November 19, 2004
| On Oct. 6, 1978, Patricia Roisinblit and her husband were kidnapped in Argentina by military supporters of the Videla regime, and incarcerated in a concentration camp. Eight months pregnant at the time, Patricia was never seen alive again, but gave birth to a son before she joined the swelling ranks of "the Disappeared."
Her mother, Rosa, became the vice president of the Asociación Abuelas de Plaza de Mayo. Every Thursday morning, Rosa and "the Grandmothers" courageously marched in the central square of Buenos Aires to remember the tens of thousands of civilians kidnapped and murdered by the Argentine military dictatorship from 1976 to 1983. Las Abuelas also demanded the reappearance of the hundreds of missing grandchildren, and — although it was years before genome projects and PCR became household words — realized that DNA methods might hold the key to identifying the grandchildren.
In 1983, they turned for assistance to Mary-Claire King, a UC-Berkeley geneticist and human rights activist who had worked in South America. Ten years earlier, King had launched her career in dramatic style, capturing the cover of Science with a paper that demonstrated that chimps and humans are genetically 99-percent identical. She would go on to map the breast cancer gene in 1990, a crucial milestone in its eventual isolation (see "King for a Year").
Holding a banner of photos of "the Disappeared," the Grandmothers of the Plaza de Mayo rally in Buenos Aires.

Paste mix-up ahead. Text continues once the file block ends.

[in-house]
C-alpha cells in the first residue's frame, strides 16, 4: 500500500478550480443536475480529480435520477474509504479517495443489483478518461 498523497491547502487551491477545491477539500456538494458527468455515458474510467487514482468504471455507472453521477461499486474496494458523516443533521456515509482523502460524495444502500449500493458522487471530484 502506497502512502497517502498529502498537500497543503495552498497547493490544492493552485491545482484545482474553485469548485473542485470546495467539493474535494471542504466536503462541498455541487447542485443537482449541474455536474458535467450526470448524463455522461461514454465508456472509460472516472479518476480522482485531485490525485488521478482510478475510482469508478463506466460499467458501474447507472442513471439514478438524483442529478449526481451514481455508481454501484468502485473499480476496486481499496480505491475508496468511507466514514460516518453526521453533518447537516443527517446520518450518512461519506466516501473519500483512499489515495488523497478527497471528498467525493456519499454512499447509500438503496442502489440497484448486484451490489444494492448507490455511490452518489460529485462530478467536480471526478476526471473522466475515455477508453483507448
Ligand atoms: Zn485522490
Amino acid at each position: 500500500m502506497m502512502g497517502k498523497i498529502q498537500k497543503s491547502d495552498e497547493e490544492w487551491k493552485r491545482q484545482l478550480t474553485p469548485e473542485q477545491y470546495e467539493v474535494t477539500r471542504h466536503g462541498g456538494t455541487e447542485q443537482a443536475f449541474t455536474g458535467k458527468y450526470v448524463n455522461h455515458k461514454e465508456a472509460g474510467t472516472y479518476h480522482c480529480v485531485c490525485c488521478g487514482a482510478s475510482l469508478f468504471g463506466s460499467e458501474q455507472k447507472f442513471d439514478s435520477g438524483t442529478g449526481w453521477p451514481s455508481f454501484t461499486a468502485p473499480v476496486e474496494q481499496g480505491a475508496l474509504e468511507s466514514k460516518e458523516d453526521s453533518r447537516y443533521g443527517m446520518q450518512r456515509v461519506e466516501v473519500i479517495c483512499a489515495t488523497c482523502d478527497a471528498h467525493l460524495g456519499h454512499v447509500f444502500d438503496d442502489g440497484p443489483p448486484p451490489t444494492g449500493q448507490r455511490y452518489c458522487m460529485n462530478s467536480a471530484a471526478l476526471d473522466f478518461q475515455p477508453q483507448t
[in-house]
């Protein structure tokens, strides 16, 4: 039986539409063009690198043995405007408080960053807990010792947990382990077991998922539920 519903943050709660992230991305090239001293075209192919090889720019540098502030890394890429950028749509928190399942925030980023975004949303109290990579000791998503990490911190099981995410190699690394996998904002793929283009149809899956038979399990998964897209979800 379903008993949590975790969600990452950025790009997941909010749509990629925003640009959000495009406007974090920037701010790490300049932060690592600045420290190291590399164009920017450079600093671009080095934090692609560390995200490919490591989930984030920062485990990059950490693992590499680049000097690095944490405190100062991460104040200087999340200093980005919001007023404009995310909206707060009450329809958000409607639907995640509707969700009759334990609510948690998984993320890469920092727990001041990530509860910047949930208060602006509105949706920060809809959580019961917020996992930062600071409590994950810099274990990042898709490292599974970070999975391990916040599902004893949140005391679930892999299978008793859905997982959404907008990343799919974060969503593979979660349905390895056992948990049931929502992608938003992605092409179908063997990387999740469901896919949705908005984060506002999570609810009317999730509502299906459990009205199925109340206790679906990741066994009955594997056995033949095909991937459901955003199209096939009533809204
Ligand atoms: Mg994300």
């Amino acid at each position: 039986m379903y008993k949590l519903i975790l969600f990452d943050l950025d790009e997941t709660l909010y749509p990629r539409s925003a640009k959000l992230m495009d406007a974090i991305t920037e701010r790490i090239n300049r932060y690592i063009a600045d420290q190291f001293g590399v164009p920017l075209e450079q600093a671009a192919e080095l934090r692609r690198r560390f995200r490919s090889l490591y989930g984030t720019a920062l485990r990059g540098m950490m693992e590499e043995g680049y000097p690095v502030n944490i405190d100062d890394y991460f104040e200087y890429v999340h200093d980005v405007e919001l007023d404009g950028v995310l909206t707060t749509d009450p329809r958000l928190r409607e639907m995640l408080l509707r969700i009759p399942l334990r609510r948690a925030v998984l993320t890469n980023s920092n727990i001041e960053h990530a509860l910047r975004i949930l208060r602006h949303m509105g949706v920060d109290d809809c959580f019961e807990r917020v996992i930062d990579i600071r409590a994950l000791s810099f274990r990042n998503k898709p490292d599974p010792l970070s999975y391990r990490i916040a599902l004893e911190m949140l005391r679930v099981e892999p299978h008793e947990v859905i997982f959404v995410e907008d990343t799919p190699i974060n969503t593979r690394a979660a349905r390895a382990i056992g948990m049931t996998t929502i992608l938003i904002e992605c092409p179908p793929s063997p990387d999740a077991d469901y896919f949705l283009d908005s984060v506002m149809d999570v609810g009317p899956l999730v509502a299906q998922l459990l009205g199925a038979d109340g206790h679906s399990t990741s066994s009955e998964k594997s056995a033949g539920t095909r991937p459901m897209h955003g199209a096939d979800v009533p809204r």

King has known Rosa since the first day she arrived in Buenos Aires in 1984. "The first afternoon I visited, she was showing me all the notebooks in which they'd collected the circumstantial information about the missing children. I said, 'You remind me of (A Tale of Two Cities') Madame Defarge, knitting into her scarf the names of the oppressors of her people, just waiting for a chance to get her revenge.' Rosa loved this story, and she said, 'Niña, I don't have time to knit anymore. I use a personal computer!'"
Since then, King has embraced the increasingly more sophisticated DNA technology on hand: from rudimentary human leukocyte antigen (HLA) typing in the early 1980s, to mitochondrial DNA (mtDNA) sequencing, to PCR and microsatellite analysis in certain cases. King's team also developed methods to purify DNA from dental remains — a standard methodology in modern victim identification procedures.
A DNA Story
In 1999, Rosa finally found her grandson, Patricia's son. Following a tip-off, a boy named Guillermo, raised by a couple with Air Force ties, agreed to be tested. King found that mtDNA samples from Guillermo, Rosa, and Patricia were identical, yet differed from all of the 2,000 Argentine samples in her database. "I didn't have any idea who he might be when I tested the sample," King says, "but he matched Rosa, and we called her and said she should be prepared for who he might be. She was both ecstatic and just beside herself."
Everybody loves a happy ending, but the story is more complicated. Rosa admits, "For my grandson, it was a great shock to find out the truth: that he was adopted by a military family, that his real mother had been killed. Now he's having to come to terms with it; it's very difficult for him." Among the adjustments, King says, was learning that he was a Jew, when he'd been raised in a conservative Catholic household.
King has applied DNA technology in the cause of human rights in a dozen or more countries, from central America to Africa and Asia. "The impact on children of this kind of behavior by adults is, of course, worldwide," she says. "[Argentina] is the one place in which the society has been open about discussing it. We need to know what the impacts of this are in children in Rwanda and the Balkans and vast numbers of other places where the same sort of activities have been carried out."